I notice from the Web site of the Superior Court in Ventura County that the legal team representing Yank was at least twice on the verge of being sanctioned for failing to provide legal filings in a timely manner. Ventura County's judges do not tolerate sloppiness. Most are former prosecutors. I have been on trial juries there three times and served two consecutive years on the Grand Jury.
This is not a problem with Firefox, SeaMonkey, or other Mozilla-based applications. They use a certificate database separate from Microsoft's, a database that does not contain the certificate used in the forgery.
The certification authority at fault (NIC) has an open request to have its root certificate added to Mozilla's database. However, NIC has failed to respond to requests for further information, requested over a year ago by the Mozilla person who is in charge of the process of approving certificates. Furthermore, Mozilla persons -- both staff and users -- are aware of NIC's problem; some have suggested that NIC's request be rejected and NIC be permanently banned from the database.
To see the discussion, see https://bugzilla.mozilla.org/s....
Some certification authorities and some of their subscribers complain that Mozilla takes too long to approve root certificates and then to add those certificates to Mozilla's database. At least in this case, delay served to protect users. The delays are significantly caused by Mozilla's requirement for independent audit reports and for a period of public review and comment on each request. Hooray for Mozilla!!
That is an existing capability within the SSL process. NIC will be restricted to issuing certificates only for a set of domains that are specific to India. Just be careful if you want to have financial transactions over the Web with institutions based in India.
I have never had a problem specifically with YouTube. However, my statement about blaming servers stands. YouTube is just not a target for such blame.
The vertical scale in the charts has no indices or any indication of what is measured. I see the statement to the right "Daily video activity is averaged
over 30 days.", but it does not say what is really averaged. Is this MB/sec, percentage of available bandwidth, or what?
In any case, the throughput of a broadband connection is not the only issue in moving large amounts of bytes. I am having a problem with software for an HP printer. Today, HP advised me to download the entire software package for that printer, approximately 1.4 GB. However, HP's server could not deliver event 300 KB/sec into my 15 MB/sec broadband connection. There are servers delivering video that cannot keep up with playback speeds.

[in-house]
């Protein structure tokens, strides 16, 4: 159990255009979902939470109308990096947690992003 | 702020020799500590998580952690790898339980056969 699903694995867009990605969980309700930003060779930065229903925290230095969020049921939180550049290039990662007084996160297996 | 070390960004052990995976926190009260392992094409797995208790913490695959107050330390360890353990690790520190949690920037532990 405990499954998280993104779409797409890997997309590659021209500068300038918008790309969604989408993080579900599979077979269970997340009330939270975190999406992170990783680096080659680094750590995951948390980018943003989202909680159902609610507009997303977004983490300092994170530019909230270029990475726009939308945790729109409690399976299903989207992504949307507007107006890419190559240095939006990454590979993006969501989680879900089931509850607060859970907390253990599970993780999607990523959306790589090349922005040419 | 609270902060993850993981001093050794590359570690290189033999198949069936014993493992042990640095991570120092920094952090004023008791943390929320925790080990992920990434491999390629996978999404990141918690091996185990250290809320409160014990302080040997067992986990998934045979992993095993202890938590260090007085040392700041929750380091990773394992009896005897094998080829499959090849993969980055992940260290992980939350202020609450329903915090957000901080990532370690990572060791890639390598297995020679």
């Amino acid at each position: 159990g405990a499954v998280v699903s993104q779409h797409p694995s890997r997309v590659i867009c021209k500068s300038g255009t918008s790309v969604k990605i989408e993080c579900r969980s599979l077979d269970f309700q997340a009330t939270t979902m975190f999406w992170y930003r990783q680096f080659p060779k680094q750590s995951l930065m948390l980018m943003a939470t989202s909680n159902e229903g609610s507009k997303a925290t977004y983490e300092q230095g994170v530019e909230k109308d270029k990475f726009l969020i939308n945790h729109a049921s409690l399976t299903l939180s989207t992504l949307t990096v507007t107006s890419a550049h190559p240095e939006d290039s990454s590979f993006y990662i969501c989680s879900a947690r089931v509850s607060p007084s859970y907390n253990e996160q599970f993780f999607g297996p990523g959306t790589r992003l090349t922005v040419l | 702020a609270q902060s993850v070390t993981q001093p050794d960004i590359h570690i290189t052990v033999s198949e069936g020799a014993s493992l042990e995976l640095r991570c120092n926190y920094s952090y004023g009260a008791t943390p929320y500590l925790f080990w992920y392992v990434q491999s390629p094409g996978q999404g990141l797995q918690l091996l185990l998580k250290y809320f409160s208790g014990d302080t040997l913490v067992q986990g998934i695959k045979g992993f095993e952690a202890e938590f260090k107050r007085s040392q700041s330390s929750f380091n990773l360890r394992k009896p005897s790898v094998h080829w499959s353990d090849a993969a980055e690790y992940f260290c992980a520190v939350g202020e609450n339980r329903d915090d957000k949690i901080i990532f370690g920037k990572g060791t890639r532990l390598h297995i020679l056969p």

When I cannot get downloads a MB/sec rates, I generally blame the server at the other end and not my broadband provider. After all, I can immediately try a different download from a different source, and get my full 15 MB/sec.
My source was http://nepenthes.lycaeum.org/M..., an 1859 translation by Edward FitzGerald and transcribed onto the Web by Dave Gross.
The ancient Roman Horace (65-8 bce) said: "Once a word has been allowed to escape, it cannot be recalled."
More recently, Omar, the Tentmaker (died ca 1123 ce) said:
"The moving finger writes; and, having writ,
Moves on: nor all your Piety or Wit
Shall lure it back to cancel half a Line,
Nor all your Tears wash out a Word of it."
About 30 years ago, "wind farms" were built in several places in California where the wind seems constant, not intermittent. One is in the San Gorgonio Pass along I10 between Beaumont and Palm Springs. Another one is in the Altamont Pass in the hills near Oakland. In both places, with what was then primitive technology, the constancy of the wind still justified the construction of these "wind farms". I have seen both installations, and I have never seen them idled by a lack of wind.
Similarly, there are places where sunshine is so prevalent that solar power would have few interruptions during the day. Unlike wind power, however, storage of electricity during the day is needed for use at night.
In the meantime, Southern California Edison has outages at all times of the year. These are not the result of unreliable generation sources. Instead, these are the result of not performing any kind of scheduled preventive maintenance on local portions of the distribution system.